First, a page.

British Climate Activist Becomes First Man To Swim Under Antarctic Ice Sheet

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Lewis Pugh, a British swimmer and climate activist swam in freezing water under the Antarctica ice sheet to become the first man in recorded history to do so.

Written By Riya Baibhawi | Mumbai | Updated On:
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British man swam under the Antarctica ice sheet to become the first man in recorded history to do so. Lewis Pugh from Plymouth swam in the Antarctic river beneath the largest glacier on the placet only wearing swimming trunks, cap and goggles. 

Spent eight minutes in freezing water

In recently released photographs, the 50-year-old swimmer can be seen swimming through a blue tunnel of ice, with melting ice falling around him. Media reports say that the water in which Pugh spent nearly eight minutes was only a few degrees above its freezing point. Previously, he tried swimming on January 20 and January 23. All his training swims are preparations for another 20-minute swim in freezing conditions later this week. The final swim will see Pugh attempting to become the first person ever to swim across and entire supraglacial lake which is a body of water formed on the surface of melting ice cap. 

Read: Brazil Inaugurates Rebuilt Antarctic Research Base

Read: Mountaineer Poorna Scales Peak In Antarctica, Eyes Another

Elaborating on his experience to media, the swimmer described the ice sheets as one of the most beautiful places he has ever encountered. He added that the ice had all shades of blue before saying that it was vast, remote and beautiful. He went on to say that 33 years of training has allowed him to swim for those minutes and thanked a team of french mountaineers who helped him get into the crevice to swim.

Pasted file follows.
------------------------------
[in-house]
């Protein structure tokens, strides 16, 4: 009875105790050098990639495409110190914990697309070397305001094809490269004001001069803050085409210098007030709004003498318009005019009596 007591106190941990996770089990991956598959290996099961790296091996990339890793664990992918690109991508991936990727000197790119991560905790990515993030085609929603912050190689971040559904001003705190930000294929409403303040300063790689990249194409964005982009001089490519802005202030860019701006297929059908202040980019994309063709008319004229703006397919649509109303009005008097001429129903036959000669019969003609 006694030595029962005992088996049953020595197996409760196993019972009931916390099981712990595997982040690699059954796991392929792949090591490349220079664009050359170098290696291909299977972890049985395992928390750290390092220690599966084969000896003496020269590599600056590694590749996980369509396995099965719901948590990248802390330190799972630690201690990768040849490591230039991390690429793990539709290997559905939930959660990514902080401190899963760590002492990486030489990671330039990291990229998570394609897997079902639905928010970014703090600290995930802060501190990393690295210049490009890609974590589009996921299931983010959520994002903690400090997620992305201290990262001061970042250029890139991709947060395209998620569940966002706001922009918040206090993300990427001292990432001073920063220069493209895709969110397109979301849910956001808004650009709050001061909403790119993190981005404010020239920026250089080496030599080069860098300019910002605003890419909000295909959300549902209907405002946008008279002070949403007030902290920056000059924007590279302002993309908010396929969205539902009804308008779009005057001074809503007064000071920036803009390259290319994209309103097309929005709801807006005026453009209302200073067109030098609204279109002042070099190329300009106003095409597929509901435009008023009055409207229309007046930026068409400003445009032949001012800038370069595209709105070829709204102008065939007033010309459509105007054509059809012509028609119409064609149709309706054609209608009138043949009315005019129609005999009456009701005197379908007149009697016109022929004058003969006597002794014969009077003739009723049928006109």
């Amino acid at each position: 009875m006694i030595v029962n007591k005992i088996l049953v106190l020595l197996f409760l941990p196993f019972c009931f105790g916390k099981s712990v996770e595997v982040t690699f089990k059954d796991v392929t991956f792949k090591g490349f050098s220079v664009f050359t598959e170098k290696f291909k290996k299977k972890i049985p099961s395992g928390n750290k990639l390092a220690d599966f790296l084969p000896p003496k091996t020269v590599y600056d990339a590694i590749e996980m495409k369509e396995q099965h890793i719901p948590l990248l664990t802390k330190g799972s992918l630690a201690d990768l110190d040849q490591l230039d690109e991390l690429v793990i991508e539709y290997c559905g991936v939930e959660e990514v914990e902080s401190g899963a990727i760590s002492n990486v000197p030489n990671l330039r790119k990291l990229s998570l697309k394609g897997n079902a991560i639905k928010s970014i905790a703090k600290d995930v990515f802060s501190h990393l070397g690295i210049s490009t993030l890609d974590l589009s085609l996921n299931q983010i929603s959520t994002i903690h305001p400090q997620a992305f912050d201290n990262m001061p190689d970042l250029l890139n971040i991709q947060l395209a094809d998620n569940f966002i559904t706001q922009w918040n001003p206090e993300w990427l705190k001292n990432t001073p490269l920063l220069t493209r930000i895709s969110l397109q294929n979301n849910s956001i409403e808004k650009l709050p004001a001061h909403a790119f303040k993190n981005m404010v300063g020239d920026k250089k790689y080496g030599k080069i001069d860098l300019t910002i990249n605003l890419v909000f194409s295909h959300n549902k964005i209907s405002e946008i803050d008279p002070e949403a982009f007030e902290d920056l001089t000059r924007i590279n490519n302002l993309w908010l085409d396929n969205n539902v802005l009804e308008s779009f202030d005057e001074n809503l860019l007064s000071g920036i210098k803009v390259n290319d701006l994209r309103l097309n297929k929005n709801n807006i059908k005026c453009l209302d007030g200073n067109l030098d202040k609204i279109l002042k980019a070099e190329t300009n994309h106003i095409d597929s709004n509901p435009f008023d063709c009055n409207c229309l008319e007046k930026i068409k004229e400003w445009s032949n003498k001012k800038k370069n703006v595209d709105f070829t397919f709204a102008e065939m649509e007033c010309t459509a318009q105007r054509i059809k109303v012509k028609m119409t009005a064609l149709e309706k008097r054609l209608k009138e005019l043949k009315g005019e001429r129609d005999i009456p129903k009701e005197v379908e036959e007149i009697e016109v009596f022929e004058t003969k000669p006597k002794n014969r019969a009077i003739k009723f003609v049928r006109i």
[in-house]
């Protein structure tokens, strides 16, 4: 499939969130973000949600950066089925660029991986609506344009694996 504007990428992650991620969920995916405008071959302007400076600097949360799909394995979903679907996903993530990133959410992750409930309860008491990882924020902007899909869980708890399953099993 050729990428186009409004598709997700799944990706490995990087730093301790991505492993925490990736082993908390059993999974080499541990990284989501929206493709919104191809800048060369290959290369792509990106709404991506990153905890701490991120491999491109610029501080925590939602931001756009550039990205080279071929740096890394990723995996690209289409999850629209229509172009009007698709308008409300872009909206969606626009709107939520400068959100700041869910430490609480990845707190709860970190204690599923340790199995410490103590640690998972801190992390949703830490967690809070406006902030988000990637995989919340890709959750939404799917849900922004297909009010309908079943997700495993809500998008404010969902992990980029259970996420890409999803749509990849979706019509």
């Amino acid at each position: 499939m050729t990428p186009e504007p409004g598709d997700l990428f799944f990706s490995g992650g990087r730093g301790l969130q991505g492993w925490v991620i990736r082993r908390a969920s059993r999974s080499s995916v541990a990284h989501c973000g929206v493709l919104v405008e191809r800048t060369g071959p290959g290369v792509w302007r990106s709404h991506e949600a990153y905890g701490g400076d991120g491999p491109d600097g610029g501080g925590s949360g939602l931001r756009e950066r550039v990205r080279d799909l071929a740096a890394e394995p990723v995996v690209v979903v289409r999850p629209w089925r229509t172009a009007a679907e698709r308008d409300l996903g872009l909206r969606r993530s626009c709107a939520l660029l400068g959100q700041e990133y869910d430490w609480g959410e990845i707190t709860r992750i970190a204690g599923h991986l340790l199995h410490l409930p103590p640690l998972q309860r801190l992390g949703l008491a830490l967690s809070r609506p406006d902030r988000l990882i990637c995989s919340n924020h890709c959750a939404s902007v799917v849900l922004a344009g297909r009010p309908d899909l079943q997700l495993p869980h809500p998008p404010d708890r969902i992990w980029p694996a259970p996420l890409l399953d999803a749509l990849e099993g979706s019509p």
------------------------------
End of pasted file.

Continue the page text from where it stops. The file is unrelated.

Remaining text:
Read: Appeals Court Upholds Norway Licenses For Arctic Drilling

Read: Australian Research Stations On Antarctica Need Around 150 People For Jobs

In 2007, Pugh, a climate change campaigner and endurance swimmer became the first person to complete a long-distance swim across the geographic North Pole. He is also the first person to complete a long-distance swim in every ocean of the world. While talking to media, he also revealed that the 1 km crawl across the open patch of the sea was to highlight the melting of Arctic sea ice. 

On the other hand, the Australian government has advertised 150 jobs for various positions at research stations on Antarctica to fill a big gap in the sector for the 2020-21 season. The jobs will require the applicants to make themselves available from four-month summer stints to 15 months. The positions are available in the areas ranging from chefs, carpenters, watercraft operator, medical practitioner, welder, electrician, plumber, and many more. 

 

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